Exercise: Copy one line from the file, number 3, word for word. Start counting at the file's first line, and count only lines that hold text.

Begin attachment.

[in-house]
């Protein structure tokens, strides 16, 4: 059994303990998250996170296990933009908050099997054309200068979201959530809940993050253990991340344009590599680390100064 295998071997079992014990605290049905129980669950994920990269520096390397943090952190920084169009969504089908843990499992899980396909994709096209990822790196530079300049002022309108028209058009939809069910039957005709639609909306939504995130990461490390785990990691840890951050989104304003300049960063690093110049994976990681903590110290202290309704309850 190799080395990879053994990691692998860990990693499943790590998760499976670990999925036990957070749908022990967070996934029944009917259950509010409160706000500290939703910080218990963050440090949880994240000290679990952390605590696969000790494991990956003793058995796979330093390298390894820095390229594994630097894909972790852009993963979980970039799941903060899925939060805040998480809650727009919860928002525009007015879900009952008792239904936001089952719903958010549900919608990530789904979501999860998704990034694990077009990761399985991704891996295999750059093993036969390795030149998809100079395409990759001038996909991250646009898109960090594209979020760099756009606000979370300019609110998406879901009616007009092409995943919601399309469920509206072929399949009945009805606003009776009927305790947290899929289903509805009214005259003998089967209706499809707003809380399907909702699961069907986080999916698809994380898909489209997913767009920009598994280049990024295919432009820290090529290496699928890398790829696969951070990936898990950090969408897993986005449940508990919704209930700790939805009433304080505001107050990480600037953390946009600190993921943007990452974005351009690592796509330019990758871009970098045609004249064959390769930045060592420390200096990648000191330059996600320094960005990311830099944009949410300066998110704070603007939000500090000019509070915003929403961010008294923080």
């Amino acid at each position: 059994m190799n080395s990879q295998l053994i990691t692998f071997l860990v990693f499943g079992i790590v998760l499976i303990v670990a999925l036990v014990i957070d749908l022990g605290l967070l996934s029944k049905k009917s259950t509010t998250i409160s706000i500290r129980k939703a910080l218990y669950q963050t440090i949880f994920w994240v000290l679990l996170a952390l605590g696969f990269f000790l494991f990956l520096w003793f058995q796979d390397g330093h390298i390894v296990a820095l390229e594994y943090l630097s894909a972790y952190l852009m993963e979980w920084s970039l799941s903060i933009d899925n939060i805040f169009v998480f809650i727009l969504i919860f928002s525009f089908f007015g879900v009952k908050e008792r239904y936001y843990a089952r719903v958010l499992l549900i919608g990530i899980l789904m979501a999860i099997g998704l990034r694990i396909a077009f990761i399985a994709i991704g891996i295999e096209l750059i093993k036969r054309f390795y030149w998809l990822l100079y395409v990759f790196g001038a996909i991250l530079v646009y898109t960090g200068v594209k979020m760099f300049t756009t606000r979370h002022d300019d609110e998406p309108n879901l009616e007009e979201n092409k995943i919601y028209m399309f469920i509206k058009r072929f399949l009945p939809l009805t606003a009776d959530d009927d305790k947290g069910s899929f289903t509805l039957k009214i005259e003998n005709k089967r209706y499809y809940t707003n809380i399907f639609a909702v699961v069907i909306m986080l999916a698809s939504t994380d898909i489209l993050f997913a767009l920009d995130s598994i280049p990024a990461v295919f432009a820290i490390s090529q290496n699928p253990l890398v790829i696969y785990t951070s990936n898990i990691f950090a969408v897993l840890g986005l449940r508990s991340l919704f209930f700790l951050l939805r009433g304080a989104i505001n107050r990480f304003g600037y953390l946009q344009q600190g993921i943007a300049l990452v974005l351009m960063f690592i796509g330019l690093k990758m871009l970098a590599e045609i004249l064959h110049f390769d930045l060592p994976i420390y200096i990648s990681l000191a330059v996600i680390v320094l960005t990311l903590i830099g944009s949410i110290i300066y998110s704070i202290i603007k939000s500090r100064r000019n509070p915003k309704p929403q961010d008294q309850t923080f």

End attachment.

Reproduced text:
């Amino acid at each position: 059994m190799n080395s990879q295998l053994i990691t692998f071997l860990v990693f499943g079992i790590v998760l499976i303990v670990a999925l036990v014990i957070d749908l022990g605290l967070l996934s029944k049905k009917s259950t509010t998250i409160s706000i500290r129980k939703a910080l218990y669950q963050t440090i949880f994920w994240v000290l679990l996170a952390l605590g696969f990269f000790l494991f990956l520096w003793f058995q796979d390397g330093h390298i390894v296990a820095l390229e594994y943090l630097s894909a972790y952190l852009m993963e979980w920084s970039l799941s903060i933009d899925n939060i805040f169009v998480f809650i727009l969504i919860f928002s525009f089908f007015g879900v009952k908050e008792r239904y936001y843990a089952r719903v958010l499992l549900i919608g990530i899980l789904m979501a999860i099997g998704l990034r694990i396909a077009f990761i399985a994709i991704g891996i295999e096209l750059i093993k036969r054309f390795y030149w998809l990822l100079y395409v990759f790196g001038a996909i991250l530079v646009y898109t960090g200068v594209k979020m760099f300049t756009t606000r979370h002022d300019d609110e998406p309108n879901l009616e007009e979201n092409k995943i919601y028209m399309f469920i509206k058009r072929f399949l009945p939809l009805t606003a009776d959530d009927d305790k947290g069910s899929f289903t509805l039957k009214i005259e003998n005709k089967r209706y499809y809940t707003n809380i399907f639609a909702v699961v069907i909306m986080l999916a698809s939504t994380d898909i489209l993050f997913a767009l920009d995130s598994i280049p990024a990461v295919f432009a820290i490390s090529q290496n699928p253990l890398v790829i696969y785990t951070s990936n898990i990691f950090a969408v897993l840890g986005l449940r508990s991340l919704f209930f700790l951050l939805r009433g304080a989104i505001n107050r990480f304003g600037y953390l946009q344009q600190g993921i943007a300049l990452v974005l351009m960063f690592i796509g330019l690093k990758m871009l970098a590599e045609i004249l064959h110049f390769d930045l060592p994976i420390y200096i990648s990681l000191a330059v996600i680390v320094l960005t990311l903590i830099g944009s949410i110290i300066y998110s704070i202290i603007k939000s500090r100064r000019n509070p915003k309704p929403q961010d008294q309850t923080f």